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Robust Quantitative Comparative Statics for a Multimarket Paradox


  • Tobias Harks
  • Philipp von Falkenhausen


We introduce a quantitative approach to comparative statics that allows to bound the maximum effect of an exogenous parameter change on a system's equilibrium. The motivation for this approach is a well known paradox in multimarket Cournot competition, where a positive price shock on a monopoly market may actually reduce the monopolist's profit. We use our approach to quantify for the first time the worst case profit reduction for multimarket oligopolies exposed to arbitrary positive price shocks. For markets with affine price functions and firms with convex cost technologies, we show that the relative profit loss of any firm is at most 25% no matter how many firms compete in the oligopoly. We further investigate the impact of positive price shocks on total profit of all firms as well as on social welfare. We find tight bounds also for these measures showing that total profit and social welfare decreases by at most 25% and 16.6%, respectively. Finally, we show that in our model, mixed, correlated and coarse correlated equilibria are essentially unique, thus, all our bounds apply to these game solutions as well.

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  • Tobias Harks & Philipp von Falkenhausen, 2013. "Robust Quantitative Comparative Statics for a Multimarket Paradox," Papers 1307.5617,, revised Dec 2015.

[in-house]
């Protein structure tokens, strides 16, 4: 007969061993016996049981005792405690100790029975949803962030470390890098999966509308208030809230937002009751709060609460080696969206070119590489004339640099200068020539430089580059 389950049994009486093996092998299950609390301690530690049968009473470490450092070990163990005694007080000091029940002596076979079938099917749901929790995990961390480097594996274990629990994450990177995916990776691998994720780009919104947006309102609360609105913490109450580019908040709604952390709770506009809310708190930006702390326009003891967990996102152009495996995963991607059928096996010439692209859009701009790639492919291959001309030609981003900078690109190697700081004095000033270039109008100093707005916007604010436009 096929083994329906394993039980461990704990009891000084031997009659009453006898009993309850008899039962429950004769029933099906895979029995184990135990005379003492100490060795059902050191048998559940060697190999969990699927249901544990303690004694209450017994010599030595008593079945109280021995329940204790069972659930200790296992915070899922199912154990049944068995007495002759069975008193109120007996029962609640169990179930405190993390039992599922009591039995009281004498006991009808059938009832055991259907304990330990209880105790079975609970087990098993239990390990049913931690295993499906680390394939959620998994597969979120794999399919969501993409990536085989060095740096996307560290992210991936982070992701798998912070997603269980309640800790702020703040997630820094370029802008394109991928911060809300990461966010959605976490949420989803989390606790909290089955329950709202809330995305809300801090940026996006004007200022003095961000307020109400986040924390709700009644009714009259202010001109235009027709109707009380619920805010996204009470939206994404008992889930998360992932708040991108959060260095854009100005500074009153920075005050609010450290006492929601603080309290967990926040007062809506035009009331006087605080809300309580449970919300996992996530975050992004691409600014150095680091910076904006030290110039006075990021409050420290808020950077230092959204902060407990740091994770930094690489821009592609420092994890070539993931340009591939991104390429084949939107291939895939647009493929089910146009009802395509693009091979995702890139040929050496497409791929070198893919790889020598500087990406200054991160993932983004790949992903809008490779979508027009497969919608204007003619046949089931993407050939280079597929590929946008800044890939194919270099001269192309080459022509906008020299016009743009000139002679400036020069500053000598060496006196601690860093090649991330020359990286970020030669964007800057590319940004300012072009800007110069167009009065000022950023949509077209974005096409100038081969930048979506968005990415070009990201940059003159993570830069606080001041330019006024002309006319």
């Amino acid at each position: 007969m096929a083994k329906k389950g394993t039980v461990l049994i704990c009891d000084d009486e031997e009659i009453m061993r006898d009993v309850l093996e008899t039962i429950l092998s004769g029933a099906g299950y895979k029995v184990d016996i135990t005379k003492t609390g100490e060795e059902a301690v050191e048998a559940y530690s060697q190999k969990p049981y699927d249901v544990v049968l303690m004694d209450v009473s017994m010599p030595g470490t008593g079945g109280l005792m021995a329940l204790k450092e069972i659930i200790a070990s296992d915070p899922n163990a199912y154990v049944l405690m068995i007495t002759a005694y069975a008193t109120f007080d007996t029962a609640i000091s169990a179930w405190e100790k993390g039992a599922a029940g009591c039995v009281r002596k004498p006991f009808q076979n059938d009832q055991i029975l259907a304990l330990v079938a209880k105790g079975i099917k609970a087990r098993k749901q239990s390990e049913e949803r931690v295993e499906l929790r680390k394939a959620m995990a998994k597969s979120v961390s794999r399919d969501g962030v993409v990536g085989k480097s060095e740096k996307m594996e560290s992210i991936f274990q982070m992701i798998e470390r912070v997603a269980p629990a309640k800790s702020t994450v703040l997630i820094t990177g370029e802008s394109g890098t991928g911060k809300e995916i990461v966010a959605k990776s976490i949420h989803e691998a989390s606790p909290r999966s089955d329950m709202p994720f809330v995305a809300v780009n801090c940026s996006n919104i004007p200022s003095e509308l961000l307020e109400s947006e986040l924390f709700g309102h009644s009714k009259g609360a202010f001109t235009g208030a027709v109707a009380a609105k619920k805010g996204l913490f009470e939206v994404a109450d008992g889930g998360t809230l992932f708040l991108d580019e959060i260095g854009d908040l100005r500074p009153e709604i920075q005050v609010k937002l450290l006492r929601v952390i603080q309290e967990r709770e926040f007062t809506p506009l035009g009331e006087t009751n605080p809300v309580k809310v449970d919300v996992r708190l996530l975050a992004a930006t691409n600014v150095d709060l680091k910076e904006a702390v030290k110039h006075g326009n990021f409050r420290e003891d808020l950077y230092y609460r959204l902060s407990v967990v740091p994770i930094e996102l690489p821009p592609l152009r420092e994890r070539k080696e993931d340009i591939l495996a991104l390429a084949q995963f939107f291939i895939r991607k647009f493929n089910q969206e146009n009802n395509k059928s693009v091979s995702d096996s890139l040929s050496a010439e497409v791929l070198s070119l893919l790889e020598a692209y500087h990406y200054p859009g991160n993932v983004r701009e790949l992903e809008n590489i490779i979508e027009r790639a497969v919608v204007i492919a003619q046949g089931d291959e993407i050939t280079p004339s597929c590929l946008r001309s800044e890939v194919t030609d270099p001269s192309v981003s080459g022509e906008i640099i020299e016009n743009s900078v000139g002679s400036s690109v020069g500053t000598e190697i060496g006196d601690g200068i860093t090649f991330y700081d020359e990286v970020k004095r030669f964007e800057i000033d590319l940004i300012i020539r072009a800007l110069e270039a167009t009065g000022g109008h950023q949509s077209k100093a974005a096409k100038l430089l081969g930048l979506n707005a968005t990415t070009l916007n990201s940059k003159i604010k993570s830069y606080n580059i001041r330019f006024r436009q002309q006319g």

• Handle: RePEc:arx:papers:1307.5617

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    References listed on IDEAS

    1. Bulow, Jeremy I & Geanakoplos, John D & Klemperer, Paul D, 1985. "Multimarket Oligopoly: Strategic Substitutes and Complements," Journal of Political Economy, University of Chicago Press, vol. 93(3), pages 488-511, June.
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    3. Marc J. Melitz, 2003. "The Impact of Trade on Intra-Industry Reallocations and Aggregate Industry Productivity," Econometrica, Econometric Society, vol. 71(6), pages 1695-1725, November.
    4. Fevrier, Philippe & Linnemer, Laurent, 2004. "Idiosyncratic shocks in an asymmetric Cournot oligopoly," International Journal of Industrial Organization, Elsevier, vol. 22(6), pages 835-848, June.
    5. Corchon, Luis C., 1994. "Comparative statics for aggregative games the strong concavity case," Mathematical Social Sciences, Elsevier, vol. 28(3), pages 151-165, December.
    6. Milgrom, Paul & Shannon, Chris, 1994. "Monotone Comparative Statics," Econometrica, Econometric Society, vol. 62(1), pages 157-180, January.
    7. Gaudet, Gerard & Salant, Stephen W, 1991. "Increasing the Profits of a Subset of Firms in Oligopoly Models with Strategic Substitutes," American Economic Review, American Economic Association, vol. 81(3), pages 658-665, June.
    8. Acemoglu, Daron & Jensen, Martin Kaae, 2013. "Aggregate comparative statics," Games and Economic Behavior, Elsevier, vol. 81(C), pages 27-49.
    9. Brander, James A. & Spencer, Barbara J., 1985. "Export subsidies and international market share rivalry," Journal of International Economics, Elsevier, vol. 18(1-2), pages 83-100, February.
    10. Jonathan Eaton & Gene M. Grossman, 1986. "Optimal Trade and Industrial Policy Under Oligopoly," The Quarterly Journal of Economics, Oxford University Press, vol. 101(2), pages 383-406.
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